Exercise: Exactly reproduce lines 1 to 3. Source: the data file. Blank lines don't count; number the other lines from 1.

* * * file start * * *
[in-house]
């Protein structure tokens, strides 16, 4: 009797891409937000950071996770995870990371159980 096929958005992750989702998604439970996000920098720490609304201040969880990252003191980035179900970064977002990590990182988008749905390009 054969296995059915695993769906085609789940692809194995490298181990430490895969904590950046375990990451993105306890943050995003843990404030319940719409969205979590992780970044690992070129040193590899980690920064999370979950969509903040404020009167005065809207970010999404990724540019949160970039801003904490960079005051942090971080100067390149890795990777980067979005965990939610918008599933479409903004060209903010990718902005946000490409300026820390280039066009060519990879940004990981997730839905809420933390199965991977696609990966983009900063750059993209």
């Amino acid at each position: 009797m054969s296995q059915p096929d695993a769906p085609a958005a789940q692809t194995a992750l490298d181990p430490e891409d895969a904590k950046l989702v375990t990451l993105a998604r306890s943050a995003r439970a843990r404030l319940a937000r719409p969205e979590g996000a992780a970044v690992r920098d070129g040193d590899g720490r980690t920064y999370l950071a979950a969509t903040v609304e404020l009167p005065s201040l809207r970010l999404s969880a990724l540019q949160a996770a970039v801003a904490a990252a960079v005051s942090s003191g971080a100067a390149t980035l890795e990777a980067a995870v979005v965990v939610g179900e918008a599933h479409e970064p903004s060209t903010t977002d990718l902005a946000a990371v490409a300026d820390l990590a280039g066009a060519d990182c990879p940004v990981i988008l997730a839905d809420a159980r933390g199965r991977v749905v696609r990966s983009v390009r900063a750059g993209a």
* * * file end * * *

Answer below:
[in-house]
């Protein structure tokens, strides 16, 4: 009797891409937000950071996770995870990371159980 096929958005992750989702998604439970996000920098720490609304201040969880990252003191980035179900970064977002990590990182988008749905390009 054969296995059915695993769906085609789940692809194995490298181990430490895969904590950046375990990451993105306890943050995003843990404030319940719409969205979590992780970044690992070129040193590899980690920064999370979950969509903040404020009167005065809207970010999404990724540019949160970039801003904490960079005051942090971080100067390149890795990777980067979005965990939610918008599933479409903004060209903010990718902005946000490409300026820390280039066009060519990879940004990981997730839905809420933390199965991977696609990966983009900063750059993209």
């Amino acid at each position: 009797m054969s296995q059915p096929d695993a769906p085609a958005a789940q692809t194995a992750l490298d181990p430490e891409d895969a904590k950046l989702v375990t990451l993105a998604r306890s943050a995003r439970a843990r404030l319940a937000r719409p969205e979590g996000a992780a970044v690992r920098d070129g040193d590899g720490r980690t920064y999370l950071a979950a969509t903040v609304e404020l009167p005065s201040l809207r970010l999404s969880a990724l540019q949160a996770a970039v801003a904490a990252a960079v005051s942090s003191g971080a100067a390149t980035l890795e990777a980067a995870v979005v965990v939610g179900e918008a599933h479409e970064p903004s060209t903010t977002d990718l902005a946000a990371v490409a300026d820390l990590a280039g066009a060519d990182c990879p940004v990981i988008l997730a839905d809420a159980r933390g199965r991977v749905v696609r990966s983009v390009r900063a750059g993209a």